How is Inquiry-based Learning Different from the Traditional Approach?

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Traditional classroom practices differ greatly from inquiry-based learning in a school setting. Philosophies tend to clash. To state the differences succinctly, traditional learning focuses more on what we know while inquiry-based learning focuses on not only what we know but also how we come to know it.

Refer to the charts below to check some other differences between traditional classroom practices vs. inquiry-based learning classrooms for students and teachers.

Students

Traditional ApproachInquiry-based Approach
Listen-to-learn method of learningLearning is question-oriented with real and authentic goals
Little interaction, individual workPeer interaction, team work
Assessments in the form of tests and term papersShared end product with an audience
Limited knowledge imparted by the teacherAbility to dig deeper into a topic
Mastery of contentDevelopment of skills and questioning along with mastery of content
Receivers of informationPursuers of information
Mastery of contentDevelopment of habits of the mind
Students are passive recipients of knowledgeStudents are actively involved in learning and construction of knowledge
Moderate to low interestHigh interest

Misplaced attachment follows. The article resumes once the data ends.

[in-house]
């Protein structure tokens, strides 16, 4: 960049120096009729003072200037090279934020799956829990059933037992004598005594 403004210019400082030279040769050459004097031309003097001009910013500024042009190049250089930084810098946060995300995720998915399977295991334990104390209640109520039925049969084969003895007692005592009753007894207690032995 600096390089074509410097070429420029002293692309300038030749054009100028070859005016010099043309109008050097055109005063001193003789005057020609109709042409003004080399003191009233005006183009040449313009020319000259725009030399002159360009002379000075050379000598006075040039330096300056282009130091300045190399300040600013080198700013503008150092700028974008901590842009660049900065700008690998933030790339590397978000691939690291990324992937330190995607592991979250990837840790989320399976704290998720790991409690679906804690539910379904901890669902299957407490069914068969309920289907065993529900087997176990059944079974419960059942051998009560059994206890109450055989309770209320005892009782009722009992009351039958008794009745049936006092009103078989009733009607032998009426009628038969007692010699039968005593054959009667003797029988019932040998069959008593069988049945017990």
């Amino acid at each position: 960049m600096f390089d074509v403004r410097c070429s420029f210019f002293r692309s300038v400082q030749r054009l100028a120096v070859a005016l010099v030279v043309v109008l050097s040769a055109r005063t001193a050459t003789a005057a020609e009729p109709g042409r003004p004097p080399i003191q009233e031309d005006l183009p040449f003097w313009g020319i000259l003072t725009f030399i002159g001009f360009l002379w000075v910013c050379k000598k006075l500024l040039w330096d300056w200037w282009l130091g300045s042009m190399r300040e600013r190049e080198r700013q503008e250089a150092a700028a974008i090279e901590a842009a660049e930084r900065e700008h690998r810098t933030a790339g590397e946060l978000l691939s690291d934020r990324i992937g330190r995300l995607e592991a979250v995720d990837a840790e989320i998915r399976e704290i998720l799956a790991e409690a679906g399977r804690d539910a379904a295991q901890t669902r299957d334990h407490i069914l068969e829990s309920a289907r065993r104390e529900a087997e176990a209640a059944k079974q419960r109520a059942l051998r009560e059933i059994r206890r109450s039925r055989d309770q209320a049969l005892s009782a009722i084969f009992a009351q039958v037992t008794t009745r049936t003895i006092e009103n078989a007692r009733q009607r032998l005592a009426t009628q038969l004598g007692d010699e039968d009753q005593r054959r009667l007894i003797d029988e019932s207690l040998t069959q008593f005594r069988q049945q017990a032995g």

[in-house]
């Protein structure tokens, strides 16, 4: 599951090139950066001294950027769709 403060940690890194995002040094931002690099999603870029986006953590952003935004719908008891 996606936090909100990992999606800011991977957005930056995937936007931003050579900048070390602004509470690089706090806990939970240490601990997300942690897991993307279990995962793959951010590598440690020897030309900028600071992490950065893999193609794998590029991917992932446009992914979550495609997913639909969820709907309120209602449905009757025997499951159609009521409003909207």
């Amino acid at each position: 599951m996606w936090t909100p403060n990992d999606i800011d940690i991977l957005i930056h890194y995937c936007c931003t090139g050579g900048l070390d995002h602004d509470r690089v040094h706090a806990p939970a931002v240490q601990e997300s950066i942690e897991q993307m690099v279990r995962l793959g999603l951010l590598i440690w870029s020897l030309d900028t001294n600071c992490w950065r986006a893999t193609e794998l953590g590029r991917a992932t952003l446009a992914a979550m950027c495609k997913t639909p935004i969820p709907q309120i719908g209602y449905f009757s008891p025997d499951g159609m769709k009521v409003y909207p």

Textbook dictated learningStudent focused learning
Evaluation at the endOngoing assessment


Teachers

Traditional ApproachInquiry-based Approach
Talks and lecturesCollaborative teamwork and discourse
Lesson plansFacilitated learning plans
Teacher centeredStudent centered
Teachers are teachersStudents and teachers are teachers and facilitators
Standard blocks of classroom time i.e. 1 hour blocksTime is of prime importance but timing is not i.e. periods lasting more than 1 hour
Objectives common to entire classSet objectives for individual students
Teach students thingsStudents learn about things
Teacher constructs learningStudents involved in construction of learning
Assessment determined on mastery of skillsAssessment determined by progress of learning skills and content understanding
Rigid Flexible
Textbook drivenStandards-driven/student negotiated
Limited resourcesExpansive use of resources in and out of the classroom
Technology lessons to learn about technologyTechnology used as a tool


References

Callison, Daniel., Ed.D (1986). "School Library Media Programs & Free Inquiry Learning." School Library Journal.

Callison, Daniel., Ed.D and Annette Lamb, Ph. d (2006). Information Age Inquiry. Indianapolis, Indiana University. http://virtualinquiry.com/index.htm

Community Informatics Initiative Faculty and Staff. (2007). What is the Inquiry Page Project? Champaign, Graduate School of Library and Information Science, University of Illinois at Urbana-Champaign. http://www.inquiry.uiuc.edu/us/inquiry_page.php

Duncan, Donna and Laura Lockhart. (2000). I-Search, You Search, We All Learn to Research, How-To-Do-It Manuals for Librarians, Number 97. New York, Neal-Schuman Publishers, Inc.

Exline, Joe. Concept to Classroom Workshop: Inquiry-based Learning. Ed. Godwin Chu. 2004. Educational Broadcasting Corporation. 22 Oct. 2007 http://www.thirteen.org/edonline/concept2class/inquiry/index.html.

Harada, Violet. H. and Joan M. Yoshina. (2004). Inquiry Learning through Librarian Teacher Partnerships. Worthington, Ohio, Linworth Publishing, Inc.

YouthLearn Learning: An Introduction to Inquiry-based Learning. Connecting Youth in a Brighter Future. Newton, MA, Education Development Center, Inc.http://www.youthlearn.org/learning/approach/inquiry.asp



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